So I reached out to a friend to ask what SHE remembered of the event.
            This was her take on it:
            Huh? I agree with you that we were in 3rd grade. I remember being in Mrs. McGonagle’s class and watching the Challenger blow up. I thought it was a light show. When my parents explained to me what happened, I remember feeling no emotions about it and wondering why I didn’t care. Anyway, let’s do the math.
            First, here is a chart of how old kids are in each grade:

            ages 4-5: Pre-Kindergarten (optional and not included in all schools…sometimes it’s still part of preschool)
            ages 5-6: Kindergarten
            ages 6-7: 1st grade
            ages 7-8: 2nd grade
            ages 8-9: 3rd grade
            ages 9-10: 4th grade
            ages 10-11: 5th grade

            So, if we started third grade when we were 8, in September, the year must have been 1984. (1976- 1984 = 8 yrs). But, if the Challenger blew up in January, the year must have been 1985!

            I think I remembered the year 1986 because my most recent memory of the Challenger was from college. And the College talked all about 1986 being the year it blew up. In fact, Christa McCauliffe’s mother came to talk about her daughter at some school event… So, that begs the question: why is there a need for a conspiracy? Or a glitch in the matrix? I don’t get it.

            And in asking two other people from my hometown, I got varying answers as well… both though it was 1984 / 1985. I have SUCH a solid memory about this that finding this website has really struck deep.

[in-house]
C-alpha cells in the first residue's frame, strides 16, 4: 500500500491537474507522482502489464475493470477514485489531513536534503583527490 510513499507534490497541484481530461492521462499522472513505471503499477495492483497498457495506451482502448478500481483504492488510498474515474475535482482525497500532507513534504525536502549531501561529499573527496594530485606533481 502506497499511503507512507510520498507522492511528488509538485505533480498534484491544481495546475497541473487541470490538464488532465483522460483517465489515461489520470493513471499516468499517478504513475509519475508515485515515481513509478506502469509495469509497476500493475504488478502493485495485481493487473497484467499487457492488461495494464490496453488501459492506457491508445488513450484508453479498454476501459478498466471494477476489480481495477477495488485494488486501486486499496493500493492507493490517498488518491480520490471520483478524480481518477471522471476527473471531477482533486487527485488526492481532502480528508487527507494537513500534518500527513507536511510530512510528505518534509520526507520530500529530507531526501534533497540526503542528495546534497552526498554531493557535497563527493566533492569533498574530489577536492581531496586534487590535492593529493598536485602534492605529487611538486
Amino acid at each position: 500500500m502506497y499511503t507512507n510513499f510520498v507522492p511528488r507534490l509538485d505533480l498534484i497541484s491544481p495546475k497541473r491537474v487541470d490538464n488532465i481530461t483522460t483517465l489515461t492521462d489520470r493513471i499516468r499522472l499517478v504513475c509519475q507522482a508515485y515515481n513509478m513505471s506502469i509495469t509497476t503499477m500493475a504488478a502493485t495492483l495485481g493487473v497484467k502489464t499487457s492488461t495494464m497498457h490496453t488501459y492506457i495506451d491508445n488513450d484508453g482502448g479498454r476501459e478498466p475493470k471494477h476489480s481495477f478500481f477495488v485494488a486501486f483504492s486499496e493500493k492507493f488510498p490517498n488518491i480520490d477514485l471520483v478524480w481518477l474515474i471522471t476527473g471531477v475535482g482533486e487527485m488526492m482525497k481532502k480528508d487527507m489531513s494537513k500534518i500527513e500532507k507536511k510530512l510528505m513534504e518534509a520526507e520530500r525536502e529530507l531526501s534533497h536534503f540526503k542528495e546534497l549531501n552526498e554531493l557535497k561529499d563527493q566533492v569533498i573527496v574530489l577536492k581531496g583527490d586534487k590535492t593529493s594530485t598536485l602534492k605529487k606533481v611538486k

While I agree (and am fascinated!) on the possibilities of physics/alternative timelines… it also makes me really take a hard look at mainstream media. I have known that media is manipulated (I’ve been exploring “the rabbit hole” for quite some time!)… but never realized the DEPTH of possibilities to it all. After reading about “Tank Boy” … I have come to the conclusion that China and/or TPTB (the powers that be) have manipulated the official history on this AFTER the event… OR the possibility that what was shown in America at that time was manipulated to generate a certain opinion on China.

            So, while the idea of fluidity in timelines is intriguing, from where I stand, it is more likely an aspect of “system control” and we are getting a peak behind the curtain, so to speak.

            Thank you, Fiona, for this website. And btw, it WAS Berenstein!!! 🙂

            1. I was born in March of 86. My mom went in to early labor in Jan of that year and had to spend a couple days in the hospital until the labor stopped. The challenger happens while she was in the hospital and being bored and just local channels on the room’s TV she said that was all she had to watch was news about the explosion. She got so sick of it that she can’t stand to hear about it to this day.